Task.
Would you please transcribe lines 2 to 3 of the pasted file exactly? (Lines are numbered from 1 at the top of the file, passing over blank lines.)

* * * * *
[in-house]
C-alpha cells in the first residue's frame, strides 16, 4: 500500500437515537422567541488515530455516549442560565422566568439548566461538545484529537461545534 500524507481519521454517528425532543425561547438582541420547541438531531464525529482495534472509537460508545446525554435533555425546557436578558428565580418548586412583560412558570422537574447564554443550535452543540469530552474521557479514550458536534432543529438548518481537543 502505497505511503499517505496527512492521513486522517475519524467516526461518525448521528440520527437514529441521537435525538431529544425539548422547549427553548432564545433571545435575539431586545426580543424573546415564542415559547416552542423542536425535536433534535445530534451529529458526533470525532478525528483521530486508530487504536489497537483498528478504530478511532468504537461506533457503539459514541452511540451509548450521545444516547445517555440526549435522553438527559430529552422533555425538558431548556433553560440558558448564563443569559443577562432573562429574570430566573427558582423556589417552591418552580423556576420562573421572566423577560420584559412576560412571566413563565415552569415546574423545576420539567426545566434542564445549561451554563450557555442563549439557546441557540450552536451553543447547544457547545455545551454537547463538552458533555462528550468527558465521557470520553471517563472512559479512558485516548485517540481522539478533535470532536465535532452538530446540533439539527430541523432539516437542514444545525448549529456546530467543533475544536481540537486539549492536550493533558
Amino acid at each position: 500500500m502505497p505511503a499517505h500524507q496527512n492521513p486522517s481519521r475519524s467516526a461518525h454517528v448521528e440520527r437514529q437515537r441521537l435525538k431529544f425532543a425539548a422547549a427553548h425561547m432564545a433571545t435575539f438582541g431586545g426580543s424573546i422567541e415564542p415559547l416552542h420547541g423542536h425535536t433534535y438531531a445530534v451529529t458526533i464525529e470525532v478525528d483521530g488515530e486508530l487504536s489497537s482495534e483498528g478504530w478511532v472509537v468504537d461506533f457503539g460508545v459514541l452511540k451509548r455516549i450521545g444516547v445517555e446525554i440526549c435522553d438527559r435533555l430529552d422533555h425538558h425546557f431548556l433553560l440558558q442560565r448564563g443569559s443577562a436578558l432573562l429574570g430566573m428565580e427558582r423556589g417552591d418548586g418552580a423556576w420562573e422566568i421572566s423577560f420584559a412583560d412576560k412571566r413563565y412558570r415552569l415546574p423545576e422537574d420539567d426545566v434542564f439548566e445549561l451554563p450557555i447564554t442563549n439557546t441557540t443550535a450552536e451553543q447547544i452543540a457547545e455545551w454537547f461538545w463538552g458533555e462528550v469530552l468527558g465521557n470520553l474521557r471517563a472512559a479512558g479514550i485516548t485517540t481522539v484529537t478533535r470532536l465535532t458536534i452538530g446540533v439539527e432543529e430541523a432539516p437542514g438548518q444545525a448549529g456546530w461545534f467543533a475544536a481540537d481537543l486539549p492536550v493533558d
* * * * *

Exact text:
C-alpha cells in the first residue's frame, strides 16, 4: 500500500437515537422567541488515530455516549442560565422566568439548566461538545484529537461545534 500524507481519521454517528425532543425561547438582541420547541438531531464525529482495534472509537460508545446525554435533555425546557436578558428565580418548586412583560412558570422537574447564554443550535452543540469530552474521557479514550458536534432543529438548518481537543 502505497505511503499517505496527512492521513486522517475519524467516526461518525448521528440520527437514529441521537435525538431529544425539548422547549427553548432564545433571545435575539431586545426580543424573546415564542415559547416552542423542536425535536433534535445530534451529529458526533470525532478525528483521530486508530487504536489497537483498528478504530478511532468504537461506533457503539459514541452511540451509548450521545444516547445517555440526549435522553438527559430529552422533555425538558431548556433553560440558558448564563443569559443577562432573562429574570430566573427558582423556589417552591418552580423556576420562573421572566423577560420584559412576560412571566413563565415552569415546574423545576420539567426545566434542564445549561451554563450557555442563549439557546441557540450552536451553543447547544457547545455545551454537547463538552458533555462528550468527558465521557470520553471517563472512559479512558485516548485517540481522539478533535470532536465535532452538530446540533439539527430541523432539516437542514444545525448549529456546530467543533475544536481540537486539549492536550493533558
Amino acid at each position: 500500500m502505497p505511503a499517505h500524507q496527512n492521513p486522517s481519521r475519524s467516526a461518525h454517528v448521528e440520527r437514529q437515537r441521537l435525538k431529544f425532543a425539548a422547549a427553548h425561547m432564545a433571545t435575539f438582541g431586545g426580543s424573546i422567541e415564542p415559547l416552542h420547541g423542536h425535536t433534535y438531531a445530534v451529529t458526533i464525529e470525532v478525528d483521530g488515530e486508530l487504536s489497537s482495534e483498528g478504530w478511532v472509537v468504537d461506533f457503539g460508545v459514541l452511540k451509548r455516549i450521545g444516547v445517555e446525554i440526549c435522553d438527559r435533555l430529552d422533555h425538558h425546557f431548556l433553560l440558558q442560565r448564563g443569559s443577562a436578558l432573562l429574570g430566573m428565580e427558582r423556589g417552591d418548586g418552580a423556576w420562573e422566568i421572566s423577560f420584559a412583560d412576560k412571566r413563565y412558570r415552569l415546574p423545576e422537574d420539567d426545566v434542564f439548566e445549561l451554563p450557555i447564554t442563549n439557546t441557540t443550535a450552536e451553543q447547544i452543540a457547545e455545551w454537547f461538545w463538552g458533555e462528550v469530552l468527558g465521557n470520553l474521557r471517563a472512559a479512558g479514550i485516548t485517540t481522539v484529537t478533535r470532536l465535532t458536534i452538530g446540533v439539527e432543529e430541523a432539516p437542514g438548518q444545525a448549529g456546530w461545534f467543533a475544536a481540537d481537543l486539549p492536550v493533558d